Tackling the Speed Trial Obstacles in Working Equitation

The speed trial is the final test during Working Equitation individual competitions and the next to last in team competitions. It is thrilling to watch a great horse and rider win this portion of the competition because it takes hard work for both. It can also be a great training exercise to use at home even if you never plan on competing in a Working Equitation competition as it will teach you to rely on your horse, keep both your minds active and help with balance. Horses love feeling like they have a job to do and conquering the Working Equitation obstacles gives them that feeling. At the beginning levels working on the speed test helps with bending, leg yields and transitions. At the higher levels, it helps with collection and balance. It can also be a great training exercise if you love to take your horse on an occasional trail ride.


  1. The Speed Trial Obstacles in Working Equitation
  2. Speed Trial Disqualifications
  3. Speed Penalities
  4. Competitive Levels of Working Equitation Obstacles
  5. Getting Started

What Working Equitation Obstacles Are Included in a Speed Test?

There are 23 Working Equitation obstacles that may be used. Not all Working Equitation obstacles will be present on every course, and there is no definitive way that the obstacles must be arranged.

The Working Equitation obstacles are:

  • Gate – During this obstacle, the horse and rider must approach perpendicular to the gate. The rider must open the gate and maintain contact with it. Then, they must pass through the gate, and the rider must secure the gate in its original manner.
  • Reinback ā€œLā€ – The horse and rider must enter this obstacle with the red flag on their right and the white flag on their left. Then, the rider must ring a bell or retrieve a cup from a cup before backing through the obstacle. If a cup is used, then the cup must be returned to its original position.
  • Bank – This Working Equitation obstacle consists of a natural substance embankment that is not more than 2-feet tall with a flat top that measures 6.5-feet-long in the direction of travel. The Working Equitation obstacle can contain both and upward and downward slope. The horse should pass over the obstacle as quickly as possible.
  • Bell Corridor – This Working Equitation obstacle consists of two parallel fences that are at least 12 feet long. The horse and rider must enter the obstacle so that the rider can ring a bell at the far end of the obstacle before the horse backs out of the obstacle.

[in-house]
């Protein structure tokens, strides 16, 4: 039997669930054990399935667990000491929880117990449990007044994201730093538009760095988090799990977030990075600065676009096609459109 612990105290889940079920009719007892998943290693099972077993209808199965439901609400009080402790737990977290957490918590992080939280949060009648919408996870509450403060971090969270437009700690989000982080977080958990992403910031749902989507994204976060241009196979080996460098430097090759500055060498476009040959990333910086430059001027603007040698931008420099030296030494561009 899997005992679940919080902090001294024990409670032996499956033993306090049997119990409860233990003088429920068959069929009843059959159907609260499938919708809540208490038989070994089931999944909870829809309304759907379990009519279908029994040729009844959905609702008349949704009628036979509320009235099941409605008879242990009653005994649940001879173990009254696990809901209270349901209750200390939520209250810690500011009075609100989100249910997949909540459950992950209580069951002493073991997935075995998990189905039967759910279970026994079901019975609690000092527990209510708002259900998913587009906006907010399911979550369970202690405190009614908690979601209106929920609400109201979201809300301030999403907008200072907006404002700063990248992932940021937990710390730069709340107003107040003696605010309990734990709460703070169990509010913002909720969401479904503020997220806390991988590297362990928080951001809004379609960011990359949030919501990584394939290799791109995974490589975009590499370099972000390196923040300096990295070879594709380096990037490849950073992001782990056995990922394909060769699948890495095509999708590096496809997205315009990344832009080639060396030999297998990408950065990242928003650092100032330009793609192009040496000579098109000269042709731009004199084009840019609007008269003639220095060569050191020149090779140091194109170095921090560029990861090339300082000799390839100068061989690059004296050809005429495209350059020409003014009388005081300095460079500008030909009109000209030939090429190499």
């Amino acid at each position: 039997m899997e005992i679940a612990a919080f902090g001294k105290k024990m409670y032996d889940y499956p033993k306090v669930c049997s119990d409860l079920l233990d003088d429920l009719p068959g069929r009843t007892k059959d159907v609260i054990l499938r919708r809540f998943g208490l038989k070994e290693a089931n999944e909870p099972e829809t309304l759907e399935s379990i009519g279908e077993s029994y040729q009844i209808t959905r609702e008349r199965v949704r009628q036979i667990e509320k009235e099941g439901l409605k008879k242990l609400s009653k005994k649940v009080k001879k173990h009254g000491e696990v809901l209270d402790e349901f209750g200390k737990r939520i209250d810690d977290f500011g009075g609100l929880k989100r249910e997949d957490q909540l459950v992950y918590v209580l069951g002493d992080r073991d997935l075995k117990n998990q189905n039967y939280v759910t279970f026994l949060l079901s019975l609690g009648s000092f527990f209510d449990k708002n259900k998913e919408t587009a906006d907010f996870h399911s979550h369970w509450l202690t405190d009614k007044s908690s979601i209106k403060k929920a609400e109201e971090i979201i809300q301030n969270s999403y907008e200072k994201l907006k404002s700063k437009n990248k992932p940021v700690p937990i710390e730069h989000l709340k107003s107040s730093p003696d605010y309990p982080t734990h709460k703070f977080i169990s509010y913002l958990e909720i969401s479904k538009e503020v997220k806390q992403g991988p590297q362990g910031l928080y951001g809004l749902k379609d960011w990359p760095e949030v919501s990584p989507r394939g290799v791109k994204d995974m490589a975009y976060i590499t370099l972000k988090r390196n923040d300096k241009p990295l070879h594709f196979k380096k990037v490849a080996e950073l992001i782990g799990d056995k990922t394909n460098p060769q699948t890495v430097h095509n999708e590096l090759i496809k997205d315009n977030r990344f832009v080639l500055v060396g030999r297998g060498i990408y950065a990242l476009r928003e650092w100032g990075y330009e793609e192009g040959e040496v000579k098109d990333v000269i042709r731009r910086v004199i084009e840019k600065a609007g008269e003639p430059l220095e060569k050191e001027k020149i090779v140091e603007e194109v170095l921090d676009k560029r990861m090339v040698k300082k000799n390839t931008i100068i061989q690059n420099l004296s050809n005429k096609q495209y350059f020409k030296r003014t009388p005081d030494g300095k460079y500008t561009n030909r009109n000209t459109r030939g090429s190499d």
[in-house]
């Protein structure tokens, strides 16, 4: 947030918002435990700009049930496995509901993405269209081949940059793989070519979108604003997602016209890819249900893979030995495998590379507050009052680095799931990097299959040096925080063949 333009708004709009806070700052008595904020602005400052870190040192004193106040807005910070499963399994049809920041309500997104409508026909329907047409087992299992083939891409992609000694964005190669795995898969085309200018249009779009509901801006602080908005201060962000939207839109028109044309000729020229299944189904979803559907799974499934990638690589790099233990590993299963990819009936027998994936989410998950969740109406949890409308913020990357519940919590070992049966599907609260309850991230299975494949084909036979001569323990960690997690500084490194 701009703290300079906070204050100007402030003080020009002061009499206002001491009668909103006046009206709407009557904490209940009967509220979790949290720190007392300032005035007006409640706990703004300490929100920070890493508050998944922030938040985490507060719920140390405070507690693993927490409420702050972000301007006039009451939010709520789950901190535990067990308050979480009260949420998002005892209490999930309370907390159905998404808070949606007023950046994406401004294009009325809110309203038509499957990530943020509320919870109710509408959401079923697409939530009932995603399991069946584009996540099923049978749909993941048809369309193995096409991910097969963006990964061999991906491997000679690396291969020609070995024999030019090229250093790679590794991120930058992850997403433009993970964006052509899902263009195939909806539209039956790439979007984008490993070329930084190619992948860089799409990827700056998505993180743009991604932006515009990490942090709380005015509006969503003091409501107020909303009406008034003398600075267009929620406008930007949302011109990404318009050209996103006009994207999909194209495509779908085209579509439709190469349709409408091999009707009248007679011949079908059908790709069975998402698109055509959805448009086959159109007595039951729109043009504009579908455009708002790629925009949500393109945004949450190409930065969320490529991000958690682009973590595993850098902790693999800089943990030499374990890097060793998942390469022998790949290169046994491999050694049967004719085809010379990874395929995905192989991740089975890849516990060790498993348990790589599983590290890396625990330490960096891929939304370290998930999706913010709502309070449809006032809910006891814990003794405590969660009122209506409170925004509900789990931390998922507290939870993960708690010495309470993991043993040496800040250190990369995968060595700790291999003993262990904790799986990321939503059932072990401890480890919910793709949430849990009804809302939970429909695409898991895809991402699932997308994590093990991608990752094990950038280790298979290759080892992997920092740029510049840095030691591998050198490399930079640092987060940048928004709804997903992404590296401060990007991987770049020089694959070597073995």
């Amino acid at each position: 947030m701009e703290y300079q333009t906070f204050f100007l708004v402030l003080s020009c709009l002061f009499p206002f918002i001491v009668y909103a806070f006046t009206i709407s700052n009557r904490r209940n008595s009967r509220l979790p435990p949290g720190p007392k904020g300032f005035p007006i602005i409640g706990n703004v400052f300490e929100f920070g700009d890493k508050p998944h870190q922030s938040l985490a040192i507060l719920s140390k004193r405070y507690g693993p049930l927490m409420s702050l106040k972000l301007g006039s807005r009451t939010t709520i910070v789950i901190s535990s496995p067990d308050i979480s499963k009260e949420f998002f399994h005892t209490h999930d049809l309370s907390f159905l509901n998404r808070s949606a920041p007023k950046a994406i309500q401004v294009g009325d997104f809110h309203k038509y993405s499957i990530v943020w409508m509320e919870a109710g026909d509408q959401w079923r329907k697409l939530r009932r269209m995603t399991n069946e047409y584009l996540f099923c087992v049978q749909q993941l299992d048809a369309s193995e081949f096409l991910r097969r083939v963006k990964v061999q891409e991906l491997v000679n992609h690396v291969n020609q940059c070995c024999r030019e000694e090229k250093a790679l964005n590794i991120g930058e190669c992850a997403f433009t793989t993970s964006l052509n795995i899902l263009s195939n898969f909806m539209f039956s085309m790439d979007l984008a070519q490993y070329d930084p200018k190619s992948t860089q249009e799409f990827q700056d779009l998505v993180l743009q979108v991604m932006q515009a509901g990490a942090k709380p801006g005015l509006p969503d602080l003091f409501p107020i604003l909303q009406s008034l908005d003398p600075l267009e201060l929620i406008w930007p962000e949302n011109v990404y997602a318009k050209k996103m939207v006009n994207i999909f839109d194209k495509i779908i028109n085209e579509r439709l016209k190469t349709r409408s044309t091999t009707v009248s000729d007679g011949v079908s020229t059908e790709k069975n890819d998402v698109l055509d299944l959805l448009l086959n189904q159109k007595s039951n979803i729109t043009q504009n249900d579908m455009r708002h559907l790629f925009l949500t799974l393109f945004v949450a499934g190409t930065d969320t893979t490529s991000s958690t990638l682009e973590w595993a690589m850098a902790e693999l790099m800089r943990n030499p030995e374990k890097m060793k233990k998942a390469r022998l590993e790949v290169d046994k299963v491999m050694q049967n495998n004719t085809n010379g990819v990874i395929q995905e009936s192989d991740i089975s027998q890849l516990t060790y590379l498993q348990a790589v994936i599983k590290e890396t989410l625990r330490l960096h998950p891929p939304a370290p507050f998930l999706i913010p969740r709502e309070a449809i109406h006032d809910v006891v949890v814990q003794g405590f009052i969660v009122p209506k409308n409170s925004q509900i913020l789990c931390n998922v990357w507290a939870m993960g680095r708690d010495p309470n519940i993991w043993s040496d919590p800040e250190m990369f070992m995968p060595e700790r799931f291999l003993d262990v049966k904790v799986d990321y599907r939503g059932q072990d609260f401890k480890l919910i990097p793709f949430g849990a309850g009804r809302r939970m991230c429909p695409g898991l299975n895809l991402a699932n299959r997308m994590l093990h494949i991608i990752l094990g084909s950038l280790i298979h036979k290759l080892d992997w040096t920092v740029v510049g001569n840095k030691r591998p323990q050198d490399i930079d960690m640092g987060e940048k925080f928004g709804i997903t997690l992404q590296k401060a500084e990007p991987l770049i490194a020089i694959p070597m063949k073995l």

• Drums – This Working Equitation obstacle consists of three barrels or similar objects. The rider must guide their horse to the first barrel and make a full circle around it to the right. Then, head to barrel two at the canter. The horse must change leads at the midway point. The horse circles the second barrel and changes leads on the way at the midway point on the way to the third barrel. Finally, the horse and rider must return to the starting point.
  • Figure 8 – The horse and rider will come up to two barrels where the center is 10-feet apart. The horse and rider will pass through the middle of the two barrels and circle the right drum. When they get back to the middle, they change leads or bends and circle the left barrel.
  • Jump – This Working Equitation obstacle can be used once in each direction on the course. The horse must jump cleanly over the obstacle.
  • Pen – The horse and rider must ride around the pen that contains small animals or replicas of small animals. During the speed trial, the horse only needs to circle the pen in one direction.
  • Replace Pole – The rider must place a pole into a barrel so that it does not bounce out while completely circling the barrel.
  • Remove Pole – The horse must completely circle the barrel once before the rider removes the pole. This Working Equitation obstacle must be performed without breaking gait.
  • Water – This Working Equitation obstacle requires the rider to go through a water-filled ditch without breaking gait. A log can be placed before or after the ditch.